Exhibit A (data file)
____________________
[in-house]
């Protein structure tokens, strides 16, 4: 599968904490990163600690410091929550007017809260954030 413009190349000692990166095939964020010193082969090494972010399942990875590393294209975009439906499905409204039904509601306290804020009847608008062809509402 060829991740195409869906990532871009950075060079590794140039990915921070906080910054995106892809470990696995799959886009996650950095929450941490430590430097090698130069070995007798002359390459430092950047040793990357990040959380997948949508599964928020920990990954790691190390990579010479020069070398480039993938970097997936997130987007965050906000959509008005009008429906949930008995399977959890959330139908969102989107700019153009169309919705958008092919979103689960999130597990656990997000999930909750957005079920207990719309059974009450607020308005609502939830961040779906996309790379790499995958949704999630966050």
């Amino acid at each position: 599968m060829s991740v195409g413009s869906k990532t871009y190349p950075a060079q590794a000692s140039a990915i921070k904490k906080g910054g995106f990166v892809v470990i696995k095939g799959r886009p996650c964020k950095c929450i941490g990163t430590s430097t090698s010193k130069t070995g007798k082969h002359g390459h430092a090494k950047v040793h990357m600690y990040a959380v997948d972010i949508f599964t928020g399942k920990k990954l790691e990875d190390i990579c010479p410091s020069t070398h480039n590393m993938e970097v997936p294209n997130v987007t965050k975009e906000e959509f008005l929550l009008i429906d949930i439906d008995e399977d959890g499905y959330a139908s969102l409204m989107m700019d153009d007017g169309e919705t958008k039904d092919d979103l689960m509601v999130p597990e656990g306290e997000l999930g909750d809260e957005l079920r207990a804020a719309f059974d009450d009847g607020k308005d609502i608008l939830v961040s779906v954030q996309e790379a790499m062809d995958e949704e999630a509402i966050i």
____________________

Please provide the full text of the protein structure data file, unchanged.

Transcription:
[in-house]
């Protein structure tokens, strides 16, 4: 599968904490990163600690410091929550007017809260954030 413009190349000692990166095939964020010193082969090494972010399942990875590393294209975009439906499905409204039904509601306290804020009847608008062809509402 060829991740195409869906990532871009950075060079590794140039990915921070906080910054995106892809470990696995799959886009996650950095929450941490430590430097090698130069070995007798002359390459430092950047040793990357990040959380997948949508599964928020920990990954790691190390990579010479020069070398480039993938970097997936997130987007965050906000959509008005009008429906949930008995399977959890959330139908969102989107700019153009169309919705958008092919979103689960999130597990656990997000999930909750957005079920207990719309059974009450607020308005609502939830961040779906996309790379790499995958949704999630966050």
């Amino acid at each position: 599968m060829s991740v195409g413009s869906k990532t871009y190349p950075a060079q590794a000692s140039a990915i921070k904490k906080g910054g995106f990166v892809v470990i696995k095939g799959r886009p996650c964020k950095c929450i941490g990163t430590s430097t090698s010193k130069t070995g007798k082969h002359g390459h430092a090494k950047v040793h990357m600690y990040a959380v997948d972010i949508f599964t928020g399942k920990k990954l790691e990875d190390i990579c010479p410091s020069t070398h480039n590393m993938e970097v997936p294209n997130v987007t965050k975009e906000e959509f008005l929550l009008i429906d949930i439906d008995e399977d959890g499905y959330a139908s969102l409204m989107m700019d153009d007017g169309e919705t958008k039904d092919d979103l689960m509601v999130p597990e656990g306290e997000l999930g909750d809260e957005l079920r207990a804020a719309f059974d009450d009847g607020k308005d609502i608008l939830v961040s779906v954030q996309e790379a790499m062809d995958e949704e999630a509402i966050i």